Earlier this month, DC Comics announced plans for its next big crossover. This time, though, the big event is a battle between two licensed properties that hold fond memories for many of us who grew up in the 1980s.
A four-issue miniseries starting in October, He-Man/Thundercats will see the Masters of the Universe team up with everyone’s favorite team of anthropomorphic furballs to prevent Mumm-Ra from getting He-Man’s Sword of Power. Given DC Comics’ most recent Masters of the Universe series, I have no doubt the story will be a lot of fun for a child of the 1980s like myself. The announcement, though, calls to mind the many other crossovers that the company has produced.
Over the years, both the Thundercats and the Masters of the Universe have interacted with the main DC Universe. And heroes have gone head-to-head with any number of other licensed properties in comics including, but not limited, to: Batman vs. Aliens, Superman vs. Aliens, Green Lantern vs. Aliens, Batman vs. Predator, Superman vs. Predator, JLA vs. Predator, Superman vs. Terminator. Batman/Judge Dredd, Batman/Teenage Mutant Ninja Turtles, The Flash & Col. Sanders (wait, what?), Star Trek/Green Lantern and Superman & Batman vs. Vampires & Werewolves (obviously a subtle Twilight tie-in).
And then there’s my favorite comic book crossover. Excuse me, cwossover.
It’s a ridiculous concept to be sure, but 2000’s 4-issue “Superman & Bugs Bunny” has always been one of my favorites, just for the sheer wackiness involved, allowing the characters and the reader to just have some fun.
Written by Mark Evanier, with art by Joe Stanton, Mike DeCarlo and Tom Palmer, “Superman & Bugs Bunny” quickly grows beyond the titular characters to include all the Looney Tunes and the JLA of the time.
The main conflict kicks off when Mr. Mxyzptlk, fresh off another defeat at the hands of Superman, ends up crashing into Yo-Yo the Do-Do in-between dimensions. Frustrated with their respective worlds, the two decide to team up and create mischief by messing with both worlds. Elmer Fudd gains the powers of Superman! Daffy Duck becomes the Duck Knight Detective! And the superheroes are mainly just a little confused.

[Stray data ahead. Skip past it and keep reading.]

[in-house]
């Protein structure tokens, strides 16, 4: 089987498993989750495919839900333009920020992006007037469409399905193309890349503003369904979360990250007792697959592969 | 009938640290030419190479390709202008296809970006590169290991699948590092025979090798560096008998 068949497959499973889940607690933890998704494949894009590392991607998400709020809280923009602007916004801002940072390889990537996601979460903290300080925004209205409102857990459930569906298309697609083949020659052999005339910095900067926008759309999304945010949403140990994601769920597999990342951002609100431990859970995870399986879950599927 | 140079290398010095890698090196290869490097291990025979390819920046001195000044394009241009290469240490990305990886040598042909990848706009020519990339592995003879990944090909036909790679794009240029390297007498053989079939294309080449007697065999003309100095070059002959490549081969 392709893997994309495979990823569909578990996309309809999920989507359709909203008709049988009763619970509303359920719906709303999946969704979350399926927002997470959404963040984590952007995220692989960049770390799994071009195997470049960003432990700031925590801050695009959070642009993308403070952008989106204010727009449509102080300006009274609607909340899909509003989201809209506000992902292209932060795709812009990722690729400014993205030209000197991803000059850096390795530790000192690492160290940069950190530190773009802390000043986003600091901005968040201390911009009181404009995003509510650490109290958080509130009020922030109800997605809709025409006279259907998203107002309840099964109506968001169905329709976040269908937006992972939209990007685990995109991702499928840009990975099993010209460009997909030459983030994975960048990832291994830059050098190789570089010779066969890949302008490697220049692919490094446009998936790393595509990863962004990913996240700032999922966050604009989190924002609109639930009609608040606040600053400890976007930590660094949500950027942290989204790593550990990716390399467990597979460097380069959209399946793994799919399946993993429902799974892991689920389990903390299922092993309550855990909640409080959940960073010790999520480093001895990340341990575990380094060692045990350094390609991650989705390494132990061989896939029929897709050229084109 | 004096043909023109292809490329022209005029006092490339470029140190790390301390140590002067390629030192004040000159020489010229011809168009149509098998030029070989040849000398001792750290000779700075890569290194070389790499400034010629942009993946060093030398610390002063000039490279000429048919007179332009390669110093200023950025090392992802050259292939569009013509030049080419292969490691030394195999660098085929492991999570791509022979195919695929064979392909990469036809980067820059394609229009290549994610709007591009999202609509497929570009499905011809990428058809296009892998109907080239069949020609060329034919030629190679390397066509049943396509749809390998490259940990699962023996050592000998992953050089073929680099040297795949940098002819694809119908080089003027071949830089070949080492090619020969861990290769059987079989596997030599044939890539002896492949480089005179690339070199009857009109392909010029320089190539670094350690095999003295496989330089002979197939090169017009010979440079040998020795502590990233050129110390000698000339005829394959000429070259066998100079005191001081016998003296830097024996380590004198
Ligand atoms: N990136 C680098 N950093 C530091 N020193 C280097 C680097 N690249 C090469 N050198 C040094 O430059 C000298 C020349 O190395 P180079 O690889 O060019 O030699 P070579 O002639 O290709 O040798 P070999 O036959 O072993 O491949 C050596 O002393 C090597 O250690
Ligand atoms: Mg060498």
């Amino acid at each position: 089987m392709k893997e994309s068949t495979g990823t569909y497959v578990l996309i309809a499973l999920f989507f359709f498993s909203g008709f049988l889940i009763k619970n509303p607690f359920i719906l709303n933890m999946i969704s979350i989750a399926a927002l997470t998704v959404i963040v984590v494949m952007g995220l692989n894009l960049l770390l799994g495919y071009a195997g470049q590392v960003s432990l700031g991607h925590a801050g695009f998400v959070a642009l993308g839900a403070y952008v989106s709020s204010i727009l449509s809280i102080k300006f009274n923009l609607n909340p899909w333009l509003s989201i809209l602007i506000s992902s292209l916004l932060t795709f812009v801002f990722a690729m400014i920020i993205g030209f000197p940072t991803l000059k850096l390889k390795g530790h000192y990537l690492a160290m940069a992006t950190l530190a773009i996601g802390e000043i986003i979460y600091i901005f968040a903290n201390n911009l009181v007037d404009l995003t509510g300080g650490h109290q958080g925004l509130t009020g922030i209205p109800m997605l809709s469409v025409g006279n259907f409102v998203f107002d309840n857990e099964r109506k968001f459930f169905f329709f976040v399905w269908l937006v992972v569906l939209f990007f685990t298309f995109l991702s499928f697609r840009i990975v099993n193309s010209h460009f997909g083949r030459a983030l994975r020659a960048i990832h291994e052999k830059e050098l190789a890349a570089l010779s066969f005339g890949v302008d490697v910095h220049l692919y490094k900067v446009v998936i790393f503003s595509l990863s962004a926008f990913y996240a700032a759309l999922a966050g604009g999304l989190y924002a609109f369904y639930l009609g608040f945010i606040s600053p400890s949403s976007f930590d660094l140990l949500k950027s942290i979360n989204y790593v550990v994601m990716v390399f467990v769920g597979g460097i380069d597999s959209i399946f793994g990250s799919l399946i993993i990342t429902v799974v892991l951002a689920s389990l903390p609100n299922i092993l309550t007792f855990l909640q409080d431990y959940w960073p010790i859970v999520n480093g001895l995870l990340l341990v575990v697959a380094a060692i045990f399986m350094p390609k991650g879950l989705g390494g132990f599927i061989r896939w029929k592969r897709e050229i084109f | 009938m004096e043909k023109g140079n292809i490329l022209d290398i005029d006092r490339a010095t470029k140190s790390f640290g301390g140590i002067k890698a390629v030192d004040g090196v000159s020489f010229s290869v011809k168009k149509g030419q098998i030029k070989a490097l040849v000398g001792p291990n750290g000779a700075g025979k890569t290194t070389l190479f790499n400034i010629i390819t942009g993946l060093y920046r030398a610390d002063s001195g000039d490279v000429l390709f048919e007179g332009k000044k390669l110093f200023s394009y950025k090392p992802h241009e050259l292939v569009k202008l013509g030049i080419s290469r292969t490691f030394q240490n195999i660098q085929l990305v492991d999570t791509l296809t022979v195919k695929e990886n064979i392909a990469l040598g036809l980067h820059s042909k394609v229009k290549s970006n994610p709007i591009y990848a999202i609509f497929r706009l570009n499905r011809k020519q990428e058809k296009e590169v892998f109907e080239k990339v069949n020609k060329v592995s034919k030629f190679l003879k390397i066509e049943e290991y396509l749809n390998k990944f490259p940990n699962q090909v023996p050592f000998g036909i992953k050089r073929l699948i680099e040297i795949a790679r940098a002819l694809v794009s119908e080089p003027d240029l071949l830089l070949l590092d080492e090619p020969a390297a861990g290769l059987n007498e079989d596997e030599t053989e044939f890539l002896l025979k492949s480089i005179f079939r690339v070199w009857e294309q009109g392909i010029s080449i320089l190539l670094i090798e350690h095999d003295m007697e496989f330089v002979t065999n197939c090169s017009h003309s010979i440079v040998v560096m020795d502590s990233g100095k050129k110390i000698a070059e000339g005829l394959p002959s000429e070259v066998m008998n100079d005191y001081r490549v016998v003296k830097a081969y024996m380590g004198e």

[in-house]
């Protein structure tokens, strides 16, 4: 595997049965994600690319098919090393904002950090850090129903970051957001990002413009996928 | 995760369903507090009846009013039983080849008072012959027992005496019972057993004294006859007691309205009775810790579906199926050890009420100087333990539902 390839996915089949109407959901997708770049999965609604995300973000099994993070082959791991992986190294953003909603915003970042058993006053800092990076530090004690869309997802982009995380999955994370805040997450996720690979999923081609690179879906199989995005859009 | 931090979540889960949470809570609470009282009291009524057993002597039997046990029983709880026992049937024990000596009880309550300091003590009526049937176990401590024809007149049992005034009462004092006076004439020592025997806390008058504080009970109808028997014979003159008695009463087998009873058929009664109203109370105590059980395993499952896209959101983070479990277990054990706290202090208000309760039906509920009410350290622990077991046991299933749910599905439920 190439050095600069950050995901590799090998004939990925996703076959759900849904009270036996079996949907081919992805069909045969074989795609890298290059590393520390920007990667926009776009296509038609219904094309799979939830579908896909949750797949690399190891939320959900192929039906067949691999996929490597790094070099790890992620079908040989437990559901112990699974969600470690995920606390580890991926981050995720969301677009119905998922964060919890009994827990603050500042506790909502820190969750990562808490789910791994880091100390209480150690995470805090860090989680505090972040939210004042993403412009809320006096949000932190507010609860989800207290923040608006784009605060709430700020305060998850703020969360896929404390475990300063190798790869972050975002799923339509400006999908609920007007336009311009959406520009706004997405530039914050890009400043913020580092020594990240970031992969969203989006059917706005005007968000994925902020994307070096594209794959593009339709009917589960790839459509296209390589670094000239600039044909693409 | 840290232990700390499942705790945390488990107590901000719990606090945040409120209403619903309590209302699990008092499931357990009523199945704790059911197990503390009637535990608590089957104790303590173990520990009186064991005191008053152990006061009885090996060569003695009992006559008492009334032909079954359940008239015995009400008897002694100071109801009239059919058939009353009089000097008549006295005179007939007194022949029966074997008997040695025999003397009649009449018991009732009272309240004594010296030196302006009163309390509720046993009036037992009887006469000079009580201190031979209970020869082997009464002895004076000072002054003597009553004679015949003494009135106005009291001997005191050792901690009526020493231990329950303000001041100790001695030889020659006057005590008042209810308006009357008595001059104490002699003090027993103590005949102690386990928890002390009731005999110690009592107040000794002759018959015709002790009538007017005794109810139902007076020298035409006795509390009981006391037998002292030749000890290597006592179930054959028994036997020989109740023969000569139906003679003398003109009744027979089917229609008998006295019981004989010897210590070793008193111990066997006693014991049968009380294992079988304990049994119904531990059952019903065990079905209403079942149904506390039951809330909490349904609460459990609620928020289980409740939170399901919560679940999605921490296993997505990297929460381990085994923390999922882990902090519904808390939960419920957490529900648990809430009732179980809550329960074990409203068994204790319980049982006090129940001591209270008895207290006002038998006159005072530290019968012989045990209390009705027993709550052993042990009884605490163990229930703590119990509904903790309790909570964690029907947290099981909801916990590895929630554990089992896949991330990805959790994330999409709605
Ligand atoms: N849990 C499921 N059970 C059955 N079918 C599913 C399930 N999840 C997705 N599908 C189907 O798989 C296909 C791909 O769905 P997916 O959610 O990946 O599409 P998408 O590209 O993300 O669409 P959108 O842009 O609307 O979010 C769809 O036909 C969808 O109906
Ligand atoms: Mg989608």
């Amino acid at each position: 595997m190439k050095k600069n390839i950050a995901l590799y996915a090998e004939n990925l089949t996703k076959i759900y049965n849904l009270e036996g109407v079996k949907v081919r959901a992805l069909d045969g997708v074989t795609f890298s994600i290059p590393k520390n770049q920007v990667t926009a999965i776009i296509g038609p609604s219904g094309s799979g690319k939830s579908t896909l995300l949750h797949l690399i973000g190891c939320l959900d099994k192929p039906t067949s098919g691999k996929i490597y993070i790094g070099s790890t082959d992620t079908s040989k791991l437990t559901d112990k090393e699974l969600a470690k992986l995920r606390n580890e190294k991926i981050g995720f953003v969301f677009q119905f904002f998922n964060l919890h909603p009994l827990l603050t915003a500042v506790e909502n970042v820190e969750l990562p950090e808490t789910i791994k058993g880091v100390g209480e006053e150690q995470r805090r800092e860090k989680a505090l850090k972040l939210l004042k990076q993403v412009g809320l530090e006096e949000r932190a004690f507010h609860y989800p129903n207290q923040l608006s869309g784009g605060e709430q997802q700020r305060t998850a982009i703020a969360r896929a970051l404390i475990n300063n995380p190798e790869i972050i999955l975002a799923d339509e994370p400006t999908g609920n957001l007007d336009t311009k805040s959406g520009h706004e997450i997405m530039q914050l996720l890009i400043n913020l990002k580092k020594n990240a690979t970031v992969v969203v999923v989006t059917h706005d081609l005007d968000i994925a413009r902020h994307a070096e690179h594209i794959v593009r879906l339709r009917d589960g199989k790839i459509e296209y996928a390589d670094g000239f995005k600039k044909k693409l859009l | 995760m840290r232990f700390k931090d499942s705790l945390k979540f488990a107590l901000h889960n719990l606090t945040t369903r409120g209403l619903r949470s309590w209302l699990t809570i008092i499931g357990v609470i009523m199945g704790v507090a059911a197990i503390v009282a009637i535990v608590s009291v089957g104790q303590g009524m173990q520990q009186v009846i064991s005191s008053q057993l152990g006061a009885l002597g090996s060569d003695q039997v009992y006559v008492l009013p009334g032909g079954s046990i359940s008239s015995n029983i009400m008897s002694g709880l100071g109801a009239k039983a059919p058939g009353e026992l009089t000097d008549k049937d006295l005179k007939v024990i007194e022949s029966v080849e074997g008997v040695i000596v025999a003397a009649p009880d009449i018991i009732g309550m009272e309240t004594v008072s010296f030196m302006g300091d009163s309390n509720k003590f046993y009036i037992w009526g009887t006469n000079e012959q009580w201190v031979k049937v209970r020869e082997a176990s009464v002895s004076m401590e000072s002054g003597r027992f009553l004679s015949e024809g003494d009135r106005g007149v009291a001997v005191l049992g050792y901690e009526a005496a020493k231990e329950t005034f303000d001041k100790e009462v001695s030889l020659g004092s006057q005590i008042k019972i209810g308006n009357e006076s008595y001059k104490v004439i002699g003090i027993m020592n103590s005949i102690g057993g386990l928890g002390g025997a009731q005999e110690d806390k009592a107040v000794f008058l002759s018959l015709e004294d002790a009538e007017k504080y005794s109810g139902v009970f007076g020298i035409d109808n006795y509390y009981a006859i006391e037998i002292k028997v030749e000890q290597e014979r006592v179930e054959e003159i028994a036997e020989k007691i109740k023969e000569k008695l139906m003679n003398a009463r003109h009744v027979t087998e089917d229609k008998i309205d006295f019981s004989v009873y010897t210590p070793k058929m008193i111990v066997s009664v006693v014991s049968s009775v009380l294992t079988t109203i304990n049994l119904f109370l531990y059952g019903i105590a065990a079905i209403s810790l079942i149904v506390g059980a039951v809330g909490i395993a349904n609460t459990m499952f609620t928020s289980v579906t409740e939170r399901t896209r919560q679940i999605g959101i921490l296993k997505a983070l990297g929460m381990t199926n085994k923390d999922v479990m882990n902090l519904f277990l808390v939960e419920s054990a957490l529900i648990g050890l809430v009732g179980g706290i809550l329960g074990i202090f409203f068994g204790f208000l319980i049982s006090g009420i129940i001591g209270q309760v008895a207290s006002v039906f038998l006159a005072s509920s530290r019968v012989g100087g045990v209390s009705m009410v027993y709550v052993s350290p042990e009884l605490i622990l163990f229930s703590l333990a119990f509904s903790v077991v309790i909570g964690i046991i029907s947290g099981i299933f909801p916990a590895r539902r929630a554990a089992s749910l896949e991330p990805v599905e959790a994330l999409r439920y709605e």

Of course, the Looney Tunes and the JLA know each other through following the other’s comic book adventures, so everyone knows what the other is capable of.
The standout moments in this series are all in the character interactions. There’s the obvious ones, like The Flash with Speedy Gonzalez, Road Runner and Wile E. Coyote, which provides for one of the series’ funniest early panels (in issue 2):
I think my favorite moments in the miniseries come with Michigan J. Frog, the singing and dancing amphibian who drives people crazy by revealing his ability and then hiding them when the person tries to show him off. The frog gets handed off to Green Arrow Connor Hawke (the son of Oliver Queen) and the archer, predictably, tries to tell everyone in range about what he’s seen, to no avail.
“Superman & Bugs Bunny” is certainly influenced more by Bugs and friends than it is Superman and his fellow heroes. A problem that would normally require super feats of strength to solve instead is taken care of through slapstick. When secondary villain Toyman attacks with a giant mechanical dragon, the robot gets taken down when Tweety Bird sneaks in to the controls and causes the dragon to overload by doing the Macarena (man, that reference was dated even back in 2000!).
In the 16 years since this miniseries was published, the comics landscape has changed dramatically. DC Comics, especially, gets a lot of flack from comic book fans and pundits for encouraging and enabling a darker tone that leaves a lot of people wanting an alternative that harkens back to a different time.
For every “fun” book DC Comics produces – and they have put out some books with lighter tones in the past year, don’t let anyone tell you otherwise – there are way too many books that either miss the point of the character or just brings characters who should be in the light too far into the shadows. We can all hope things change with the recent DC Rebirth changes, but it’s certainly too soon to tell if the ship will be righted.
But “Superman & Bugs Bunny” is just a fun story through and through. Of course, as far as I can tell, the miniseries never got collected into a trade paperback, so for many years, finding the old copies in a back issue bin was the only way to read the stories. My own copies went through the wringer many times over and didn’t survive the many moves of a college kid getting ready to enter the real world.
Thankfully, the whole miniseries was recently added to the back catalog at Comixology, the online comics retailer. When I saw the comics for sale on the website for 99 cents each, I couldn’t resist the trip down memory lane. As far as I’m concerned, it was a steal at price the price. If you have a spare $3.96, I highly recommend picking up the story.